Joint Chiefs Back Retirement Reform, With Some Key Changes
The Joint Chiefs of Staff are asking Congress to slightly modify a military retirement reform plan to maintain the viability of the all-volunteer force, and they are also asking lawmakers to fully protect all currently serving and retired service members from losing any benefits.
They are asking for Congress to repeal a 2013 change in cost-of-living adjustments for military retirees that could result in a double whammy for new soldiers who could face not only a reduced retirement annuity, but also annual pay adjustments that don’t keep pace with the rising price of goods and services. The 2013 law set COLA at 1 percent less than Consumer Price Index for working-age retirees.
Additionally, the chiefs want to protect disability retired pay from reductions by keeping the existing multiplier instead of the reduced multiplier that would apply to regular retirement.
The chiefs also want wide flexibility to providing continuation pay to service members with between eight and 16 years of service, with no minimum and no maximum set in law, the ability to pay the amount in a lump sum or in installments, and the ability to adjust the continued service obligation as they see fit.
Their views are contained in a July 1 letter to the House and Senate armed services committees, sent as negotiations are underway to complete work on a compromise version of the 2016 defense policy bill before Congress takes its summer vacation.
The letter, signed by Chairman of the Joint Chiefs Army Gen. Martin E. Dempsey on behalf of the joint chiefs, endorses the concept of a blended retirement plan that includes defined retirement benefits, a pretax savings plan with government contributions, and continuation pay to keep mid-career soldiers from leaving the Army. This is the basic structure of retirement reform recommended by the Military Compensation and Retirement Modernization Commission in a report to Congress in January.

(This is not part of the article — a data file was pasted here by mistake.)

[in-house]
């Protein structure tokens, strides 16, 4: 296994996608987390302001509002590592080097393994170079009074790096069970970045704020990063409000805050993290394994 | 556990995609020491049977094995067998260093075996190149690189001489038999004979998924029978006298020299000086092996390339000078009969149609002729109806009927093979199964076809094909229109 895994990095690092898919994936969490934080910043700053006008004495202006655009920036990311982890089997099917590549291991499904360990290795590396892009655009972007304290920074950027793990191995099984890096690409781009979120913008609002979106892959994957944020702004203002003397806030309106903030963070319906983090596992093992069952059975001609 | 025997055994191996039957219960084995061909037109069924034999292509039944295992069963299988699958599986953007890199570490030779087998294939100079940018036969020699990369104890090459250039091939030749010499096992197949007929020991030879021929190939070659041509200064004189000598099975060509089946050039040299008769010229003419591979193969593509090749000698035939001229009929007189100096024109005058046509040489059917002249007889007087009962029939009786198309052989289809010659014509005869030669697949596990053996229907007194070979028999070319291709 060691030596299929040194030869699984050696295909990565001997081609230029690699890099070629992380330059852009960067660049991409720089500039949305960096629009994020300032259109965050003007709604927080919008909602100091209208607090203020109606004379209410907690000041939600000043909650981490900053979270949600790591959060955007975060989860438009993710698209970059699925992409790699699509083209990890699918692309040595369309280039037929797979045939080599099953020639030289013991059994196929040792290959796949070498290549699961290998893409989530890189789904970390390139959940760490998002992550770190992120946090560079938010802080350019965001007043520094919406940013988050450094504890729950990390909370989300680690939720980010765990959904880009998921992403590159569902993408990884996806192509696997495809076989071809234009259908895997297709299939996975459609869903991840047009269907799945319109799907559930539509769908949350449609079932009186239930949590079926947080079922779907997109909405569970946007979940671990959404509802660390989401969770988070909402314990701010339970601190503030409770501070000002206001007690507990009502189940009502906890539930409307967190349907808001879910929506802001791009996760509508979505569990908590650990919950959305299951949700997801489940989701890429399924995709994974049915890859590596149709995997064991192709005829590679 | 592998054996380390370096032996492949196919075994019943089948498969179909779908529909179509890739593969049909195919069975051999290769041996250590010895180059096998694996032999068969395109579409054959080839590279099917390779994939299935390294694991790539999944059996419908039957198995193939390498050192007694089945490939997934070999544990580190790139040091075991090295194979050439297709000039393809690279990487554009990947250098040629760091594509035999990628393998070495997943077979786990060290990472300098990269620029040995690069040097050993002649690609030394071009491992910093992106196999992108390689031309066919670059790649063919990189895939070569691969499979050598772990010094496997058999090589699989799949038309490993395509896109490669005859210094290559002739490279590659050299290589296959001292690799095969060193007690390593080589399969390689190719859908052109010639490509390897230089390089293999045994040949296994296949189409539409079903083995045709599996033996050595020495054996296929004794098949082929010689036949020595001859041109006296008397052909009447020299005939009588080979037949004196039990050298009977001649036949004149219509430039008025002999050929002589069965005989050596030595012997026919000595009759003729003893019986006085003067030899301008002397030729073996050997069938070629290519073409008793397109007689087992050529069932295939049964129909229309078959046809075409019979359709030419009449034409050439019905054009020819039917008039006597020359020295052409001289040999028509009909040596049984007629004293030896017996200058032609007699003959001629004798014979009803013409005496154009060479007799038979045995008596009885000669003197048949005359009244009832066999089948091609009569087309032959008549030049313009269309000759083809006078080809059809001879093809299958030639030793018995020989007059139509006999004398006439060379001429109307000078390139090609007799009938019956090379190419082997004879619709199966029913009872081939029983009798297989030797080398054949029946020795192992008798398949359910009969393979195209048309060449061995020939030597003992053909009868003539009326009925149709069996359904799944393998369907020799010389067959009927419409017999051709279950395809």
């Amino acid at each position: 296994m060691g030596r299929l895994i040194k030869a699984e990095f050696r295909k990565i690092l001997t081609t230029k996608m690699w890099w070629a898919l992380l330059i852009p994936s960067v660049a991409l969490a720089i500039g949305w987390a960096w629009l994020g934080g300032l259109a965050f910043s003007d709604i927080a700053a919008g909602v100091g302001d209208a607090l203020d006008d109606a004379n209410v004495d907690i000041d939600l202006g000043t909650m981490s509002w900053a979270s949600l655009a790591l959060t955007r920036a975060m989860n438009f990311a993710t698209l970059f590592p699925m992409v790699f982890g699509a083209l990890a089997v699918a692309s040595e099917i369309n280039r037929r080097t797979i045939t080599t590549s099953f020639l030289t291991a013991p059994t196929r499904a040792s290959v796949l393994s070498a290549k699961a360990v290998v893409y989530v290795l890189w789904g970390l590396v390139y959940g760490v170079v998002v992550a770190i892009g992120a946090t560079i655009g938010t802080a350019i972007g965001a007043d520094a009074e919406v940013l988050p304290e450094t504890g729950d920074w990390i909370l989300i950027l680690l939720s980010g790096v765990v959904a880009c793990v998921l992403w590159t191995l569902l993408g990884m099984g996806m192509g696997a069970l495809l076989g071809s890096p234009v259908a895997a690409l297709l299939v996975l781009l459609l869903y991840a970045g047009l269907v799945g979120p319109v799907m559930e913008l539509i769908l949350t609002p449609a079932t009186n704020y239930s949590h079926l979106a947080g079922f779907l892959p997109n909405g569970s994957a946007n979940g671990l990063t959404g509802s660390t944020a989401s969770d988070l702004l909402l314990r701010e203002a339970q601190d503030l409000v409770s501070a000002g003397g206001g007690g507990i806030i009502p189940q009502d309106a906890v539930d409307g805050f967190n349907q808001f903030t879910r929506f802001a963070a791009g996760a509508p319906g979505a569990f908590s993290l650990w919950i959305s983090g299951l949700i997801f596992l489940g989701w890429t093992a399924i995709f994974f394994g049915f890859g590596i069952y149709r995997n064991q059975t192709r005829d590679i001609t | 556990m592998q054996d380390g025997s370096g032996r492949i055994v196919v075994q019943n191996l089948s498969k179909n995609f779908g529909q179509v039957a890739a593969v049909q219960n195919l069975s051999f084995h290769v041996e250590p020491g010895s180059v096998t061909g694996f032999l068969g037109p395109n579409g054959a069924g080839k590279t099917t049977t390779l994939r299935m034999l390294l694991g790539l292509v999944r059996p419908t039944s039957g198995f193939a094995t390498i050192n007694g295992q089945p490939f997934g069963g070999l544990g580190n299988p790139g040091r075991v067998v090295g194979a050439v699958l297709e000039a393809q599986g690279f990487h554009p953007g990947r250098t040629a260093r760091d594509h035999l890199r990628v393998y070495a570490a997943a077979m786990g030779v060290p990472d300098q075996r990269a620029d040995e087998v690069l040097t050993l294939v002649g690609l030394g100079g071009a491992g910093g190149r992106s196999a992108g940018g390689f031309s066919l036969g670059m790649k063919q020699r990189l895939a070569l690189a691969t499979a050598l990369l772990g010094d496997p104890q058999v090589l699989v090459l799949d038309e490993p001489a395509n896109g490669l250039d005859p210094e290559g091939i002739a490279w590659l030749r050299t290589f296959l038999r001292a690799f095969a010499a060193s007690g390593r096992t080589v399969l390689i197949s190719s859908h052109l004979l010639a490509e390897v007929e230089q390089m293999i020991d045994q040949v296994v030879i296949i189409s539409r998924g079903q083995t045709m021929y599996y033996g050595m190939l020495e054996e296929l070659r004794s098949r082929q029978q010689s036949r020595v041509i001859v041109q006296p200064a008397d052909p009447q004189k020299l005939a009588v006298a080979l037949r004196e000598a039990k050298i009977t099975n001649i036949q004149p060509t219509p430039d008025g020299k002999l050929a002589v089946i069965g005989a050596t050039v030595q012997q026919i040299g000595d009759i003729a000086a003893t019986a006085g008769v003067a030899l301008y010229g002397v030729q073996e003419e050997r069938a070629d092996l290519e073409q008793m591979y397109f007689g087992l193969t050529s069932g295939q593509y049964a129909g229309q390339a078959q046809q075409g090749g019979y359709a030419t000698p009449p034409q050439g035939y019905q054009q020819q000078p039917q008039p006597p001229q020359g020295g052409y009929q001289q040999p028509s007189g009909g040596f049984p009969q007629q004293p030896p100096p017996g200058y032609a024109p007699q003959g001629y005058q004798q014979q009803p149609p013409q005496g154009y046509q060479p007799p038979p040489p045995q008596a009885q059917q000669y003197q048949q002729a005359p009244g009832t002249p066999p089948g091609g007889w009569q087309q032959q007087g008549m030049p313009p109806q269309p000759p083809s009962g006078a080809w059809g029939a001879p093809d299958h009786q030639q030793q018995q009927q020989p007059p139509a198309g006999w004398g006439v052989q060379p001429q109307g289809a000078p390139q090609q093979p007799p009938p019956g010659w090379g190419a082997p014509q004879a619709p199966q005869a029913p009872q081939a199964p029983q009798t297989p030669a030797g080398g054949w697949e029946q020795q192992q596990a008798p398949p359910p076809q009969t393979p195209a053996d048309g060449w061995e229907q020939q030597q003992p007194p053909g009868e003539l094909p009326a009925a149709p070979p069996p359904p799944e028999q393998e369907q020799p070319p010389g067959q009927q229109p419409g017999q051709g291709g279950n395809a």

However, the chiefs don’t adopt every detail of the commission plan, suggesting slight differences in terms of the timing and amounts of benefits that they say will reduce the chances of harming retention of key personnel.
The Association of the U.S. Army has expressed some of those same concerns.
The chief’s preferred plan modifies the commission’s recommendations for expanding participation in the Thrift Savings Plan retirement savings program in a move Dempsey says would ensure 85 percent of soldiers who complete at least two years of service would depart with portable retirement savings.
There are four parts to the Thrift Savings Plan recommendation:
- Every new soldier would be enrolled, automatically, to contribute 3 percent of their basic pay into the savings planning starting on their first day of service. They could elect to contribute more, contribute less or contribute nothing.
- Starting with the first day of service, the government would contribute an amount equal to 1 percent of basic pay into a soldier’s savings account. This contribution would continue until the day of retirement or separation.
- Soldiers would be vested in the government contribution on the first day of their third year of service.
- Starting on the first day of the fifth year of service, the government would match a soldier’s contribution up to 5 percent of basic pay, on top of the 1 percent contribution that began on their first day of service.
The Association of the U.S. Army wants the 5 percent matching contribution to continue for a full career rather than end after 20 years of service. The 20-year cutoff was one of the recommendations of the Military Compensation and Retirement Modernization Commission.
Dempsey said soldiers who serve more than four years who make the maximum contributions could contribute the equivalent of 11 percent of their basic pay into the savings plan by maxing out their contribution and the government’s matching contributions.
The traditional defined retired pay would continue under the chiefs’ recommendation, but the multiplier on which pay is computed would be reduced to 2 percent of basic pay for each year of service, less than the current 2.5 percent per year. The 2 percent per year multiplier would apply for the full length of service, leaving open the possibility that someone with a long career could earn the same level of retired pay as they would under the current compensation system.